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Am Rev Respir Dis. 1991 Feb;143(2):317-22.

Bronchial responsiveness in a Norwegian community.

Author information

1
Department of Thoracic Medicine, University of Bergen, Norway.

Abstract

Bronchial responsiveness to methacholine was examined in a Norwegian general population sample (n = 490) 18 to 73 yr of age. Altogether, 20 and 6% of the sample had PC20 less than or equal to 32 mg/ml and PC20 less than or equal to 8 mg/ml, respectively. The relationship of bronchial responsiveness to the following potential predictors were examined: sex, age, smoking habits, airway caliber (FEV1), FEV1 percent predicted (%FEV1), urban-rural area of residence, occupational airborne exposure in present job, and total serum IgE. After adjusting for age and FEV1, the odds ratio for PC20 less than or equal to 32 mg/ml was higher for men than for women in smokers and in ex-smokers, but did not vary by sex in nonsmokers, the adjusted odds ratio for PC20 less than or equal to 32 mg/ml in male compared with female smokers being 8.4 (95% Cl: 2.5-37.4). Irrespective of smoking status the sex- and FEV1-adjusted odds ratio for PC20 less than or equal to 32 mg/ml fell with increasing age. For every 10-yr increase in age the adjusted odds ratio for PC20 less than or equal to 32 mg/ml methacholine in nonsmokers decreased by 2.0 (95% Cl: 1.3-3.3). Also FEV1 and %FEV1 were predictors of PC20 less than or equal to 32 mg/ml after adjusting for sex and age irrespective of smoking status. Bronchial responsiveness (PC20 less than or equal to 8 mg/ml) was more prevalent in rural than in urban areas, the adjusted odds ratio being 2.5 (95% Cl: 1.1-5.9) for bronchial responsiveness in rural compared with urban residents after adjusting for sex, age, smoking habits, and FEV1.(ABSTRACT TRUNCATED AT 250 WORDS).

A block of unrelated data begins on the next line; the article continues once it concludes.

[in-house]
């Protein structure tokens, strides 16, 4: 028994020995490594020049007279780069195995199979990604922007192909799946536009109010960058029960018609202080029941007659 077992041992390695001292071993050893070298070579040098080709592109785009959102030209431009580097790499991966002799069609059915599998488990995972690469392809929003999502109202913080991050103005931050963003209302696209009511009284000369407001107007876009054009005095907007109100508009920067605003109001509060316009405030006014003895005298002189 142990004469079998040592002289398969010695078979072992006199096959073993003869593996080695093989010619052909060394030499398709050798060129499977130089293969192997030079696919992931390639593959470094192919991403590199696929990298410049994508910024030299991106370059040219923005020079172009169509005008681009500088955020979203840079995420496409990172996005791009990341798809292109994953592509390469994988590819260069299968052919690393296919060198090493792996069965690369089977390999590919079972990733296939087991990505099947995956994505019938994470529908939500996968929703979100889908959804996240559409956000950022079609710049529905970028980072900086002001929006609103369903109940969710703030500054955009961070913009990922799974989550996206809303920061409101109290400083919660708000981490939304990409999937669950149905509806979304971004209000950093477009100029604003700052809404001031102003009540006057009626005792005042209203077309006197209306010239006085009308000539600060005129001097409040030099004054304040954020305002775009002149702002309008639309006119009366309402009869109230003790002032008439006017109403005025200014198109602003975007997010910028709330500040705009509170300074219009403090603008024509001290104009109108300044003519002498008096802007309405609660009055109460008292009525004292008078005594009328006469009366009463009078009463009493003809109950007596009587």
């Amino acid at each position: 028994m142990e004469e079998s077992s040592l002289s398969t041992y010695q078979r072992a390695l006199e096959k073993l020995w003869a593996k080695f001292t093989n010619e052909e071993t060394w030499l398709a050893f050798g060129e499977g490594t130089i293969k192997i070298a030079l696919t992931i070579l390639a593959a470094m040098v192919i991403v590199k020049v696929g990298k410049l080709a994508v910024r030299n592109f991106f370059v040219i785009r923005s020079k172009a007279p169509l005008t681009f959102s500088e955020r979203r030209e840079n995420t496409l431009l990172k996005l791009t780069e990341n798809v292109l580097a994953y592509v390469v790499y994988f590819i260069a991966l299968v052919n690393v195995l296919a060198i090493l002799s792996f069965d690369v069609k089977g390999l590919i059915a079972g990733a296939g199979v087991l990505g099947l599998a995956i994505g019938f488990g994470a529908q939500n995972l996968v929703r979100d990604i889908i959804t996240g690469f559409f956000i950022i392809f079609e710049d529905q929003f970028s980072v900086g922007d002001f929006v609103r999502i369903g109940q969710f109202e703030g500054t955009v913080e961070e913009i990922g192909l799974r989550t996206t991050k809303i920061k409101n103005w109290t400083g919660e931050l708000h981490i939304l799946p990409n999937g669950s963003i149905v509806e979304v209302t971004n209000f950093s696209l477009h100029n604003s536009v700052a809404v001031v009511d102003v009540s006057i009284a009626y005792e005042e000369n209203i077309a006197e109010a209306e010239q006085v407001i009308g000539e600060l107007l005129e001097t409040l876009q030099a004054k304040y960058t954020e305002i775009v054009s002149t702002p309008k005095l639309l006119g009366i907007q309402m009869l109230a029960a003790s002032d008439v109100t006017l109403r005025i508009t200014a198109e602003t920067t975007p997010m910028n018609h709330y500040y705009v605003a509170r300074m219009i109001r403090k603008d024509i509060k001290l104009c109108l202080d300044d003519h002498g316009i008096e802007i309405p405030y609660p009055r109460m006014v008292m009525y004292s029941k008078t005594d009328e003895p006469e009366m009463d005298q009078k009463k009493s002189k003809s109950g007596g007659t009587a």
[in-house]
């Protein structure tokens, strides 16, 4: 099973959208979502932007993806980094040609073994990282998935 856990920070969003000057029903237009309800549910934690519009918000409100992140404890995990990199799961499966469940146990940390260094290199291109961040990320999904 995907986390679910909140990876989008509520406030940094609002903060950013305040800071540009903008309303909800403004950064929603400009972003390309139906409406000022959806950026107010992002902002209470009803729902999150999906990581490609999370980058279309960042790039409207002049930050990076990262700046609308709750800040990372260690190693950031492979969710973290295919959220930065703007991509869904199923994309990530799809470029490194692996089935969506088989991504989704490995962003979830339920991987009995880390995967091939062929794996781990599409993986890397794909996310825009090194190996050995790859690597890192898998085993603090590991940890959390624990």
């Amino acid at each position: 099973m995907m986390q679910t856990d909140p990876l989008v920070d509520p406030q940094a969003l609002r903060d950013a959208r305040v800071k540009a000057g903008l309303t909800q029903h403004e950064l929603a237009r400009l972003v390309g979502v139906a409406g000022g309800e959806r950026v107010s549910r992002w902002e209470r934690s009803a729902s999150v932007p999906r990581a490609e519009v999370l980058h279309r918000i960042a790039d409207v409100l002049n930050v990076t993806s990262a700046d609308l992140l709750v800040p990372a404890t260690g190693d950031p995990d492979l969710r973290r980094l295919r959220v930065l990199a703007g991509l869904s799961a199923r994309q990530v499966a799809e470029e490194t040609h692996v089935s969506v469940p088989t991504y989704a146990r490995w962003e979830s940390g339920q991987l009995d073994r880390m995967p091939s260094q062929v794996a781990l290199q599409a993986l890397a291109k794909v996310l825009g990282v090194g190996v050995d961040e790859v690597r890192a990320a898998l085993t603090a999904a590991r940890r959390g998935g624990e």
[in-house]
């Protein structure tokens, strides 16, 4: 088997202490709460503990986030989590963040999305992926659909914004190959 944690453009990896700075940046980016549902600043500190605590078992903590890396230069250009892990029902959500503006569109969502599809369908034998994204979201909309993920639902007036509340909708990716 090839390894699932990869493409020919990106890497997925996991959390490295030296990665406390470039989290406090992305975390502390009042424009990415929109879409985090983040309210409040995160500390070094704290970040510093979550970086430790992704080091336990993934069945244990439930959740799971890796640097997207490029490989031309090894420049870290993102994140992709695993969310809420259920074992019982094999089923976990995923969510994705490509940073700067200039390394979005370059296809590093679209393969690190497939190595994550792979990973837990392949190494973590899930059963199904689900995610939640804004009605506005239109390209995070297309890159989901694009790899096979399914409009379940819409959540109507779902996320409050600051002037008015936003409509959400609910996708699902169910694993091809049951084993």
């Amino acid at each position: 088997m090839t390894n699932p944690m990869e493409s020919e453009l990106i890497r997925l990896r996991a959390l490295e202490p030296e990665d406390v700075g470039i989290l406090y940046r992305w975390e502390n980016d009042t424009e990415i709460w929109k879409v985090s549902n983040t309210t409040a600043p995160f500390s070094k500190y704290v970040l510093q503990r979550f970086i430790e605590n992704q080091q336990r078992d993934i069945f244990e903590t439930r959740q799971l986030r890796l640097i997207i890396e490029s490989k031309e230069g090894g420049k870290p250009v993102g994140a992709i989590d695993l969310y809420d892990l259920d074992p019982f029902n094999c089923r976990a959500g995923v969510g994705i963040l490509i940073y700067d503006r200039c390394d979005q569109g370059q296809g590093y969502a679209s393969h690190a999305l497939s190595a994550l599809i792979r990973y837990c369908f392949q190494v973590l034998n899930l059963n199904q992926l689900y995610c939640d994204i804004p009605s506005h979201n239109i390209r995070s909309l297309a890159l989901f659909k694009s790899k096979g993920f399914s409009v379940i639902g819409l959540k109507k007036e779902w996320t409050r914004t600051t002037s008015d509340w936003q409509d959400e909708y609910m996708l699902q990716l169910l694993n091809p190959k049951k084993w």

PMID:
1990946
DOI:
10.1164/ajrccm/143.2.317
[Indexed for MEDLINE]

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